Progesterone Induces Human Leukocyte Antigen-G Expression in Vascular Endothelial and Smooth Muscle Cells
Background— Human leukocyte antigen-G (HLA-G) expression in heart transplant patients has been negatively associated with acute cellular rejection and cardiac allograft vasculopathy. We assessed HLA-G expression in vascular human endothelial and smooth muscle cell cultures to determine if future therapeutic agents can be targeted toward inducing HLA-G expression to protect against allograft rejection and vasculopathy.
Methods and Results— Human coronary artery endothelial, aortic endothelial, and coronary artery smooth muscle cell cultures were exposed to cytokines (interferon-γ or interleukin-10), hypoxia/reoxygenation stress, immunosuppressive agents (cyclosporine, sirolimus, or tacrolimus), or progesterone. HLA-G was not expressed by untreated, normoxic cells. Furthermore, maximal doses of interferon-γ, interleukin-10, cyclosporine, sirolimus, or tacrolimus, as well as exposure to hypoxia/reoxygenation, failed to induce HLA-G expression. HLA-G, which has previously not been detected in adult vascular endothelial and smooth muscle cells, was detected by enzyme-linked immunosorbent assay and flow cytometry in human coronary artery endothelial, human coronary aortic endothelial, and human coronary artery smooth muscle cultures after incubation with progesterone in a dose-dependent manner (P<0.001) with no change in cellular proliferation ability or viability. This effect was partially blocked in the presence of mifepristone, a progesterone receptor antagonist (human coronary artery endothelial: 48.8±15.6%; human coronary aortic endothelial: 59.5±9.5%; human coronary artery smooth muscle: 59.8±9.8% of control; P<0.05). Progesterone-induced HLA-G expression was not protective against hypoxia/reoxygenation injury.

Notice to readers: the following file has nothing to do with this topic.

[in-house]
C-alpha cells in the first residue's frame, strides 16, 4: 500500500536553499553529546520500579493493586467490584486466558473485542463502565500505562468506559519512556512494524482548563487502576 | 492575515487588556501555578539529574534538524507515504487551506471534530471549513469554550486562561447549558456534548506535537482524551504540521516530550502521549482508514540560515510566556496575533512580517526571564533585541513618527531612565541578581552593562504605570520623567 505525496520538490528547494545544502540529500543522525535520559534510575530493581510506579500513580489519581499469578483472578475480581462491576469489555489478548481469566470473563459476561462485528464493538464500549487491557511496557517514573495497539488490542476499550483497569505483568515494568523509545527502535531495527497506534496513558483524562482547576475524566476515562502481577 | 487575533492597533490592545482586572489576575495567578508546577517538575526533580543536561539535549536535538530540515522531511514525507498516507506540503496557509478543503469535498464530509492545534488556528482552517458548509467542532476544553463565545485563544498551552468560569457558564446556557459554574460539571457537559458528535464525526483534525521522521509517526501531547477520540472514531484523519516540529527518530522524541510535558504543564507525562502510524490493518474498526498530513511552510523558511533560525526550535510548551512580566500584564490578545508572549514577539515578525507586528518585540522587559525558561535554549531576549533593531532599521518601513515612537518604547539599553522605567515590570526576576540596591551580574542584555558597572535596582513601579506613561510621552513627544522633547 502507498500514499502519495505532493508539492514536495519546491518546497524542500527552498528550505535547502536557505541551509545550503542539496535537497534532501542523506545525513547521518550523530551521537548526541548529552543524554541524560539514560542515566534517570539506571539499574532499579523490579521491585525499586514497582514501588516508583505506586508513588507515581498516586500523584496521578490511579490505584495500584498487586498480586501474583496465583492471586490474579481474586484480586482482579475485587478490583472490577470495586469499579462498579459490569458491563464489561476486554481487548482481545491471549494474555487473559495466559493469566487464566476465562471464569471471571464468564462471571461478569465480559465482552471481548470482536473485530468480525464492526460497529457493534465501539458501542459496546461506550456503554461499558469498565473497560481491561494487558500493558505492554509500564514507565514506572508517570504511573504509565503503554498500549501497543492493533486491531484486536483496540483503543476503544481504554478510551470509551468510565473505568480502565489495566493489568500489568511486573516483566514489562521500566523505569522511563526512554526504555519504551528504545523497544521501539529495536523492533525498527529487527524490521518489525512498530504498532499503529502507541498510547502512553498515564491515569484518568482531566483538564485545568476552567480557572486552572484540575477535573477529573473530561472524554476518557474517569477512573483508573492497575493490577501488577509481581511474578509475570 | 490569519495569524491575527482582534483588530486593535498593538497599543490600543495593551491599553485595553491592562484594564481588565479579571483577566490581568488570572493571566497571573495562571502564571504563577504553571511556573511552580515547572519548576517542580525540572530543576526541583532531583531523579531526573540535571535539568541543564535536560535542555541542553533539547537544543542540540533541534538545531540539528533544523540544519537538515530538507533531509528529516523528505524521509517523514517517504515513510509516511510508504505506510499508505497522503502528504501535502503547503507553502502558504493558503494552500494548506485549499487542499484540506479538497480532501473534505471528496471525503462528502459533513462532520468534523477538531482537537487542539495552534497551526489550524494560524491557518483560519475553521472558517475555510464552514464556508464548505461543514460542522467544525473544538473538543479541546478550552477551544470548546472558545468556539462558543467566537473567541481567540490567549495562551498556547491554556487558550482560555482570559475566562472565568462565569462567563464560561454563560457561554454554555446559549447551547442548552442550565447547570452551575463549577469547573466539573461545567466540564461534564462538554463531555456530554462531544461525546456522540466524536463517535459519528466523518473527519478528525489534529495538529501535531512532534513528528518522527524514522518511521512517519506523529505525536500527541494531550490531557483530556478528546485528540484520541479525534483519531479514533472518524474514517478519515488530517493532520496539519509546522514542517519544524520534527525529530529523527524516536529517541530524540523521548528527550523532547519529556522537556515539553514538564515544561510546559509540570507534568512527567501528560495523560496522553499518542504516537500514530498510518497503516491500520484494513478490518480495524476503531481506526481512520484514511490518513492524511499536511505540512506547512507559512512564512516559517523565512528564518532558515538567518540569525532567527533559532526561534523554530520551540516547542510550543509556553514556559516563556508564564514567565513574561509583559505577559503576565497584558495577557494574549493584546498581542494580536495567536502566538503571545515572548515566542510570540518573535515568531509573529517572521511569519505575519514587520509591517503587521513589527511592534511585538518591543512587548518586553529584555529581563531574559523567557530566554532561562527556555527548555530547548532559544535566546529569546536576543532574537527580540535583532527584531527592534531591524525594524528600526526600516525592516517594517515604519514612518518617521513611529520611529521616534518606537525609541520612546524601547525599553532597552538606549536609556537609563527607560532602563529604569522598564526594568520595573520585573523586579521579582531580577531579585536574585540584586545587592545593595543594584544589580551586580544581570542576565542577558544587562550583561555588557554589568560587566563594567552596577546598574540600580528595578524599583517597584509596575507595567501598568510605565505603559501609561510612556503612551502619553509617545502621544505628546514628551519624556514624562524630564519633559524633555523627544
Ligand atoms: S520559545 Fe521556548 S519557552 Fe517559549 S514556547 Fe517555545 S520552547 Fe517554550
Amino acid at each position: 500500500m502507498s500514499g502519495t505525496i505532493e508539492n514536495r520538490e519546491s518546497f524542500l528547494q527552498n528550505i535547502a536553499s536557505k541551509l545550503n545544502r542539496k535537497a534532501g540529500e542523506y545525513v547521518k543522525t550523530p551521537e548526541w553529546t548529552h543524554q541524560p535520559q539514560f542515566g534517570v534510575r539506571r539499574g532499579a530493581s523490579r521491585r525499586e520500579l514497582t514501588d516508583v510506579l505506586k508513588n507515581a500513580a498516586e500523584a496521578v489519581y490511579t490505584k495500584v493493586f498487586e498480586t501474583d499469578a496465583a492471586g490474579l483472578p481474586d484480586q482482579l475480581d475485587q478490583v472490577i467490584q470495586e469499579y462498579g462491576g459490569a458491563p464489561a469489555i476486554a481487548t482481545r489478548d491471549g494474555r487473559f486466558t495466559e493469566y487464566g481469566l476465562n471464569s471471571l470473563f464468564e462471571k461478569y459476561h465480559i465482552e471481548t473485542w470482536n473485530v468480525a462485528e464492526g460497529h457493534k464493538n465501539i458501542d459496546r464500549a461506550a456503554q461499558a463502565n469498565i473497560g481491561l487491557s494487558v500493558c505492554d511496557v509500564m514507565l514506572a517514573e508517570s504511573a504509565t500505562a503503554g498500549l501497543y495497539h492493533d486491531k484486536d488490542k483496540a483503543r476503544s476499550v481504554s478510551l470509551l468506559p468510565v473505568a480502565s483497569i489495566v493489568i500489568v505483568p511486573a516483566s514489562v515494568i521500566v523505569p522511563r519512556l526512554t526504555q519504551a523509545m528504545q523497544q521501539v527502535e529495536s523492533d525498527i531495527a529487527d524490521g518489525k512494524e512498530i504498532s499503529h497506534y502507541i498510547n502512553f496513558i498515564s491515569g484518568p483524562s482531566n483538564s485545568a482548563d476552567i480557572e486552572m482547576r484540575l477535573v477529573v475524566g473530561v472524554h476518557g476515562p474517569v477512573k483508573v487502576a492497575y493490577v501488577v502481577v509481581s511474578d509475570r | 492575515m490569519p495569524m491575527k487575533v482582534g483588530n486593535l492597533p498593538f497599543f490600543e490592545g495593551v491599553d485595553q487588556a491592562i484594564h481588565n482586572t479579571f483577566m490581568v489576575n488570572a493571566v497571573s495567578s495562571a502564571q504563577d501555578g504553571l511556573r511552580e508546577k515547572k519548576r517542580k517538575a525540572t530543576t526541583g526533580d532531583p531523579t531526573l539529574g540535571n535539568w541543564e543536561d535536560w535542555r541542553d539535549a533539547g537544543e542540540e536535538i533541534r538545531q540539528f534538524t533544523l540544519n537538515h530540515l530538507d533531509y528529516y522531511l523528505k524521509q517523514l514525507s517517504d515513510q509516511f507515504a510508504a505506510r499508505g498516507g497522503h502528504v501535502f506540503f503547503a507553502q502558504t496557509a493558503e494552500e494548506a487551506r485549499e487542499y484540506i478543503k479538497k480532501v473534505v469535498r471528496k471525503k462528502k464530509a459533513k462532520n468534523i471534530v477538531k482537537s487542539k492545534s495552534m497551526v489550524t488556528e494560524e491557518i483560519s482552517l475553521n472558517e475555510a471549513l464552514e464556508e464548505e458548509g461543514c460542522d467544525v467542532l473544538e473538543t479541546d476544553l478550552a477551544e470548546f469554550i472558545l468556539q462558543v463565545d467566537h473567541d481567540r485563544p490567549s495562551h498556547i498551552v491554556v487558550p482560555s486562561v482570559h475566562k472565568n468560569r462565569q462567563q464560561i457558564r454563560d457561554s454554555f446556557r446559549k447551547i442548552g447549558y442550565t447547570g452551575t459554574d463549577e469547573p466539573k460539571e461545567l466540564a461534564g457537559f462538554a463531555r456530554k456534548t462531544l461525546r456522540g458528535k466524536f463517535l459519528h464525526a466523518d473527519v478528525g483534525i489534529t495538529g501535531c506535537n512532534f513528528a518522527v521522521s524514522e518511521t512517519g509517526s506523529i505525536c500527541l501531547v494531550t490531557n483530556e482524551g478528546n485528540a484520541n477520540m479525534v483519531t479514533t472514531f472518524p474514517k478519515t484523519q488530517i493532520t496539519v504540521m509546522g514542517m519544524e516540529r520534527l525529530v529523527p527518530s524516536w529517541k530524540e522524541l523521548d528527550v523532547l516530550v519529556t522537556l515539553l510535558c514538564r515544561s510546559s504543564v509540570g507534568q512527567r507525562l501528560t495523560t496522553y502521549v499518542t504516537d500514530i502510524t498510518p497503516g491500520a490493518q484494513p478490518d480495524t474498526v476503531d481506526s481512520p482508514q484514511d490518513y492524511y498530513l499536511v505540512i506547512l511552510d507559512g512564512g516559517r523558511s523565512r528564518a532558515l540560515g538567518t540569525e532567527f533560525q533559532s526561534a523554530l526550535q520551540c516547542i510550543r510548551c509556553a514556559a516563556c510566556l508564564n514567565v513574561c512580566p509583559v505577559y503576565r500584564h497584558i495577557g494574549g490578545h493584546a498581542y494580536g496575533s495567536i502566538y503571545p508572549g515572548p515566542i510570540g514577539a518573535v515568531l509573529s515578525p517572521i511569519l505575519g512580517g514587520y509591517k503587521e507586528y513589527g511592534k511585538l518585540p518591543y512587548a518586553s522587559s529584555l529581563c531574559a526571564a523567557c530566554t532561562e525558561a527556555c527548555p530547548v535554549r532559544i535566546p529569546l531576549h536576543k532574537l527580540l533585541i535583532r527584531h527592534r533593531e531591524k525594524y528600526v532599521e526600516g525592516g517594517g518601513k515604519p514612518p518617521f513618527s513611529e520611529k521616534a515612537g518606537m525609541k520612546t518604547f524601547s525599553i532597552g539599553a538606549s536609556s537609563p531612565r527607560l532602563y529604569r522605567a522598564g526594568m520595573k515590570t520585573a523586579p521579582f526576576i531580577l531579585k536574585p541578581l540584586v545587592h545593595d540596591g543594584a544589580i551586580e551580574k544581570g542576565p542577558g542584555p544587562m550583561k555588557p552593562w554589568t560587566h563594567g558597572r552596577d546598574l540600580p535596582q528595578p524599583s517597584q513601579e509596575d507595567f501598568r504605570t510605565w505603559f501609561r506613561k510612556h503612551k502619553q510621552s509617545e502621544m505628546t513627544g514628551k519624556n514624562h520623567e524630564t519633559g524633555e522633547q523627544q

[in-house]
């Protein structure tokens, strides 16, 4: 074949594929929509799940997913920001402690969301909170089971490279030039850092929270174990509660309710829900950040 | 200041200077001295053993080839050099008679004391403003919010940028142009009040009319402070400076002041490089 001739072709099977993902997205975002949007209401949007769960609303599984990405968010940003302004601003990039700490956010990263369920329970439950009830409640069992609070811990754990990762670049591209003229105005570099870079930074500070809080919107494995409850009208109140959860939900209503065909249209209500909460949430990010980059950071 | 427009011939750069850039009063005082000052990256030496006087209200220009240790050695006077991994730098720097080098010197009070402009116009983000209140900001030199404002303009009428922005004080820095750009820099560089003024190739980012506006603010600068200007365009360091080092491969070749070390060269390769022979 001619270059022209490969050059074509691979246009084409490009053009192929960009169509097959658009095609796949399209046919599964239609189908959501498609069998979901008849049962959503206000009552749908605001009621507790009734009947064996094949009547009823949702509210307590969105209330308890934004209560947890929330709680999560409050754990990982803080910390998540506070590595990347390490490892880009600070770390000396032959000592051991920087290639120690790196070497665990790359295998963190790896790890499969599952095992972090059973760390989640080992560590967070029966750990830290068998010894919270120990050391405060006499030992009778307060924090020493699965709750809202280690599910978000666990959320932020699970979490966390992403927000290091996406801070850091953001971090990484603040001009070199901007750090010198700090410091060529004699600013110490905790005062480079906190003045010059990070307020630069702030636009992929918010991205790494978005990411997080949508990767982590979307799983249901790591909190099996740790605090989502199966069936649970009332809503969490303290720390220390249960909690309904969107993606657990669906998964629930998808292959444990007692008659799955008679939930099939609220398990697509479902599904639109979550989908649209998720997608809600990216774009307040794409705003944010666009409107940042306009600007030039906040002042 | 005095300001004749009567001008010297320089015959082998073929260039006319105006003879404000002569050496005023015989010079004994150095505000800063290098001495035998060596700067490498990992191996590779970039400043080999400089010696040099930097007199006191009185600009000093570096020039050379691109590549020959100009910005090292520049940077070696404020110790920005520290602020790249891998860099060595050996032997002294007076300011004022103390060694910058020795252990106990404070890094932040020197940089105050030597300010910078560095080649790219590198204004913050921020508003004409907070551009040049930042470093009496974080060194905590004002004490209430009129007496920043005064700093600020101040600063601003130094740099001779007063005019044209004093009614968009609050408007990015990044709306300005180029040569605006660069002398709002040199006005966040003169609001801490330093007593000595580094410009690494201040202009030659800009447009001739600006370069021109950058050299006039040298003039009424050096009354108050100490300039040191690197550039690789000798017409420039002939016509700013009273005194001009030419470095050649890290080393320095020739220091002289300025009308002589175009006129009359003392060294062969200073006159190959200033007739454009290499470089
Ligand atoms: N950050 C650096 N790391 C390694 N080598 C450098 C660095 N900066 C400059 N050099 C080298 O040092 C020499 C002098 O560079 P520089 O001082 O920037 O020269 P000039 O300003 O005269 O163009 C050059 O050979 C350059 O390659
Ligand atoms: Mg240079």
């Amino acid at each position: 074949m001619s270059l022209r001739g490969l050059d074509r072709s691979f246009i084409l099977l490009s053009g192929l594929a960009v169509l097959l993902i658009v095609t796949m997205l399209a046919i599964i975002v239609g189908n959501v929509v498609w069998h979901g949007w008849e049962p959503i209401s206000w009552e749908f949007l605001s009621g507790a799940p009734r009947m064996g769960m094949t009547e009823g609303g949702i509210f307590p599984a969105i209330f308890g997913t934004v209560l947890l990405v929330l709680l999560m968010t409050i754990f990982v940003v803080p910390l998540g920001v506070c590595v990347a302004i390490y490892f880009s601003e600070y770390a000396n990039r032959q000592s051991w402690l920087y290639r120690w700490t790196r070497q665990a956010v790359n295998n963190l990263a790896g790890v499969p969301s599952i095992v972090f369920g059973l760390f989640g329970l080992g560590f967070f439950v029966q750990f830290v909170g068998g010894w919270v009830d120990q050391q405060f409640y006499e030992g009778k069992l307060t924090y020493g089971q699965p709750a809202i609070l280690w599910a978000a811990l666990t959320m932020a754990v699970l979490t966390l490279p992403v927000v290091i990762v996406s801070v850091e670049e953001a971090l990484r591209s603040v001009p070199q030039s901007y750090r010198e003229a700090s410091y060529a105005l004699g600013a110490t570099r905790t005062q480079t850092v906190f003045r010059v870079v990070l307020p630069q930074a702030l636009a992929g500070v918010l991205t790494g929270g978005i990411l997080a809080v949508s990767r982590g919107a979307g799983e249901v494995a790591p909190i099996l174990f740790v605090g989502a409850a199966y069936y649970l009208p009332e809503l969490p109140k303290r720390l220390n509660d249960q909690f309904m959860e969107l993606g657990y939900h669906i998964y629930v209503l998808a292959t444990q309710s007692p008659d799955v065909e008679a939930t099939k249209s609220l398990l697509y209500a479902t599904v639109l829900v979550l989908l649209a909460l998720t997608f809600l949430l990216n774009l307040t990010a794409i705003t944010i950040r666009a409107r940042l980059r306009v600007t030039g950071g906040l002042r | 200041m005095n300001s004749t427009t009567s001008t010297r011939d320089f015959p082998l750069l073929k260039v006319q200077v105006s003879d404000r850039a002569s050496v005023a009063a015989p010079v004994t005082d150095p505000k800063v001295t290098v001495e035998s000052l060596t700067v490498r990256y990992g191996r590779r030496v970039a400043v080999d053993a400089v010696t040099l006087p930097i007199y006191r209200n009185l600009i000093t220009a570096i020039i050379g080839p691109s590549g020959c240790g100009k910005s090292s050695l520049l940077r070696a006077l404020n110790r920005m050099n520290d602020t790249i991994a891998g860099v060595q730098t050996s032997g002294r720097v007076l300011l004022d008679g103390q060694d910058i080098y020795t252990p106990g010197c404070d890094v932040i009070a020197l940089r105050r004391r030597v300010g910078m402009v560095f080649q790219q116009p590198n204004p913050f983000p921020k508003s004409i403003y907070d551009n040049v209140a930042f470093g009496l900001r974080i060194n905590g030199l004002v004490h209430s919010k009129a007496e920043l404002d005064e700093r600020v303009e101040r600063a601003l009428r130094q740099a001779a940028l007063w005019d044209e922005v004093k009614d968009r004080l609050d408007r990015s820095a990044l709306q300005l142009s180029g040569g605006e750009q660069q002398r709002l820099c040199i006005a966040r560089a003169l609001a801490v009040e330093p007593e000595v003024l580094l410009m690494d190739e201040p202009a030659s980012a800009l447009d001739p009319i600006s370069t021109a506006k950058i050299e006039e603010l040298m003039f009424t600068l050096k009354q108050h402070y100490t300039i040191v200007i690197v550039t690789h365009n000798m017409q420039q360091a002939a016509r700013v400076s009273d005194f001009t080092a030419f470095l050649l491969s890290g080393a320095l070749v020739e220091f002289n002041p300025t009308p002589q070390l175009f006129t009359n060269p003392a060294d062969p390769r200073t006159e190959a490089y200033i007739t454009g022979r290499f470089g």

Conclusions— HLA-G is not expressed at baseline in vascular endothelial and smooth muscle cells but can be induced by exposure to progesterone. Although tightly regulated, induction of HLA-G expression in these cells may represent a promising and novel therapeutic strategy to protect against rejection and cardiac allograft vasculopathy after heart transplantation.
Human leukocyte antigen-G (HLA-G) is a nonclassical MHC-I protein expressed by extravillous cytotrophoblasts during early pregnancy and participates in maintaining maternal-fetal immune tolerance.1 The immunosuppressive role of HLA-G is apparent by its ability to inhibit CD8+ T cell toxicity,2 CD4+ T cell alloreactivity,3 natural killer cell-mediated cytolysis,4 and activate regulatory CD4+ T cells.5 The result of alternative splicing of primary mRNA transcripts, 4 membrane-bound, G1 to G4, and 3 soluble, G5 to G7, isoforms of HLA-G have been identified to date.6
Primarily expressed by trophoblasts, soluble and/or membrane-bound HLA-G isoforms have been detected in some patients after solid organ transplantation.7 Interestingly, HLA-G expression postheart transplant appears to be advantageous. Detection of HLA-G in endomyocardial biopsies of heart transplant recipients is negatively associated with both the number of moderate to severe acute rejection episodes and the presence of cardiac allograft vasculopathy (CAV).8 More recent studies suggest that high soluble HLA-G levels also appear to confer similar protection from graft rejection and vasculopathy.8,9
Although present in endomyocardial biopsies and sera of heart transplant recipients, it remains unknown whether vascular endothelial and smooth muscle cells are capable of HLA-G expression. Induction of HLA-G expression might represent a novel protective mechanism against acute rejection and CAV. Being one of the leading causes of late morbidity and mortality in patients undergoing heart transplantation, CAV is a major complication characterized by a diffuse, concentric thickening of the arterial intima.10,11 Although a multitude of factors likely contribute to the occurrence of CAV, immunologic mechanisms play an important role because only the allograft, not native, vasculature is affected.10,11 Furthermore, the endothelium of the coronary arteries expresses MHC antigens, which are capable of inducing immune responses.12 T cells have also been detected in close proximity to the luminal endothelium of allograft vessels and may contribute to the progression of transplant vasculopathy.13 Consequently, vascular HLA-G expression might inhibit the immunologic processes that lead to CAV.